The fundamental constants that govern the laws of nature are being determined with increasing accuracy, according to a review paper published this week in Journal of Physical and Chemical Reference Data, from AIP Publishing.
The paper outlines the proceedings from this year's Workshop on the Determination of the Fundamental Constants, where an international community of physicists and metrologists convened to share their research into an array of fundamental constants. Ultimately, better definitions of these constants will aid in the effort to redefine several standard scientific units, including the kilogram and the Kelvin, by 2018.
Fundamental constants describe a variety of physical properties in the world around us. Planck's constant, for example, governs the relationship between energy and frequency. The fine-structure constant explains the strength of electromagnetic interaction between charged particles. Fundamental constants such as these underlie the development of much of today's technology, from atomic clocks to GPS systems.
They are also linked to the International System of Units (SI), the standard measurement system used throughout the scientific community and in most countries around the world. By defining units like the meter in terms of fixed fundamental constants such as the speed of light, we ensure that they remain the same over time.
However, some SI units, like the kilogram, still rely on a physical standard -- in this case, a platinum-iridium cylinder housed in France. Now that scientific research is carried out across the globe, relying on a single physical standard is somewhat limiting, as mass standards in other countries must be periodically calibrated against the original. In addition, the standard itself is subject to changes in mass over time.
To make the system more consistent and accessible, the international metrology community plans to redefine all SI units in terms of fundamental constants by 2018. Before we can redefine an entire system of units, though, it is important to be certain that the fundamental constants upon which the definitions depend are as accurate and precise as possible. And since different measurement procedures or data collection techniques can yield slightly different results, pinning down the exact values of these constants can be a surprisingly fussy business.
"The objective of the SI is to provide the best possible standards, and the redefinition will be a step in that direction," said Peter Mohr, a researcher at the National Institute for Standards and Technology (NIST).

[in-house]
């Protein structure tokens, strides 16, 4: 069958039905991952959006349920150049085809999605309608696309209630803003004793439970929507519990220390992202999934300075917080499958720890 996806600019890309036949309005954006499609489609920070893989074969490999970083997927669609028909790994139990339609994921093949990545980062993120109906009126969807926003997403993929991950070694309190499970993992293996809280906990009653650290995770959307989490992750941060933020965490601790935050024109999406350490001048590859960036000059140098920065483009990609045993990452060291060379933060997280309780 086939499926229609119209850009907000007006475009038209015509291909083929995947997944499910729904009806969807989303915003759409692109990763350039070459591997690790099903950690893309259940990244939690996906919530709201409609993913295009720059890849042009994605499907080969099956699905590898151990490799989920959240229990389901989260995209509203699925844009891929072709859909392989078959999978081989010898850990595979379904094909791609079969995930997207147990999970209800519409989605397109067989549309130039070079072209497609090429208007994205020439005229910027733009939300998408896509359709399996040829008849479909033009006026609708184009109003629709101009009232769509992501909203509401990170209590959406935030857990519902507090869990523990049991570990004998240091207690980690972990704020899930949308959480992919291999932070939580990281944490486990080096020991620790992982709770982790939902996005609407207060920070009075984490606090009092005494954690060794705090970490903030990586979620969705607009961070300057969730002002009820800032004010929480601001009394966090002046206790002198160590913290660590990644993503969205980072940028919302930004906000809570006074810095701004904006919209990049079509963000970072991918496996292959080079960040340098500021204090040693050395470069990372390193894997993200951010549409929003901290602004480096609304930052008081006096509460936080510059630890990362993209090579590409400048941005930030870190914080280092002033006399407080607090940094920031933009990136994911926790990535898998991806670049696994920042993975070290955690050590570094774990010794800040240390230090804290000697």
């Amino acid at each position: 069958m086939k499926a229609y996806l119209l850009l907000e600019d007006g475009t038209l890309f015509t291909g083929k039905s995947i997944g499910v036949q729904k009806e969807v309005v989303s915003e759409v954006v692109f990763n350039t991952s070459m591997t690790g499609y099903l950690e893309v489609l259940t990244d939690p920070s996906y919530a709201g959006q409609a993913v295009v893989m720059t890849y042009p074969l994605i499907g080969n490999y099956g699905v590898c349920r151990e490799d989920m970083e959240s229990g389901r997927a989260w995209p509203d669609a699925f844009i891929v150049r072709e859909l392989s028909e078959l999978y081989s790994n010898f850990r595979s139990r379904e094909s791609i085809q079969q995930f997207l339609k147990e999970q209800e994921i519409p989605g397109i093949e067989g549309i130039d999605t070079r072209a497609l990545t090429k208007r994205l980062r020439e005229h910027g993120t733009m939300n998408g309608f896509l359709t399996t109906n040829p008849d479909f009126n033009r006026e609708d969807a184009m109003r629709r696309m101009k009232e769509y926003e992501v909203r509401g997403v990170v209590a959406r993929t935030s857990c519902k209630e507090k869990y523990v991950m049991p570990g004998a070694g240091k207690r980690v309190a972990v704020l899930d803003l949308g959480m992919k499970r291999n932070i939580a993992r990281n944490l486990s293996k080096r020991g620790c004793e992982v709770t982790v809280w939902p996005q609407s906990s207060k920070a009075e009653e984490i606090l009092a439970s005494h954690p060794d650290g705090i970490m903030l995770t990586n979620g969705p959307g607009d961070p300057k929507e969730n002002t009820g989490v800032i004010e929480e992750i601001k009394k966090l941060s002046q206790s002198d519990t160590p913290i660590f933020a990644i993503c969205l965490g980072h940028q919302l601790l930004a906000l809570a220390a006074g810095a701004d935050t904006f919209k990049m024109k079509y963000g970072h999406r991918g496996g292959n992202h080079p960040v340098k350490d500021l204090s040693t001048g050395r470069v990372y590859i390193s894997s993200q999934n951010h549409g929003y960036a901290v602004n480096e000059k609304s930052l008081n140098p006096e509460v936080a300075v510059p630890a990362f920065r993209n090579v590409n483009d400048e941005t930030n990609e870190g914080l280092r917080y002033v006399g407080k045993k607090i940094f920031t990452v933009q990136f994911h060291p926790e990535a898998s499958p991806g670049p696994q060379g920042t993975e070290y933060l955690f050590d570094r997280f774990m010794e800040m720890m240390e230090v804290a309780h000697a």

Luckily, some of the values for previously-contested constants appear to be converging. For instance, the recent workshop highlighted advances in the determination of the Bolzmann constant k, which explains the relationship between temperature and particle energy. Under the new SI system, the fixed Bolzmann constant will be used to define the Kelvin, the SI unit of temperature.
Planck's constant has also seen marked progress. "The Planck constant was problematic in the past, as there were disagreeing values obtained by different experiments. However, the values seem to be converging to a sufficiently reliable value for the redefinition of the SI to move forward," said Mohr. Planck's constant will eventually be fixed and used to define the kilogram.
"The new definitions will make many of the physical constants that are measured now exact in the future. Others, although not exact, will be more accurate," said Mohr. "This will stabilize the values of the constants and provide accurate measurement standards."
The 2015 workshop provided input to the latest adjustment of the official values for a number of fundamental physical constants, now available online. This adjustment is not the final one before the official SI redefinition in 2018, but it's still an important step forward. Growing consensus on the values of certain fundamental physical constants suggests that we may be almost ready to fix their values and move to a more reliable and streamlined measurement system.
Cite This Page: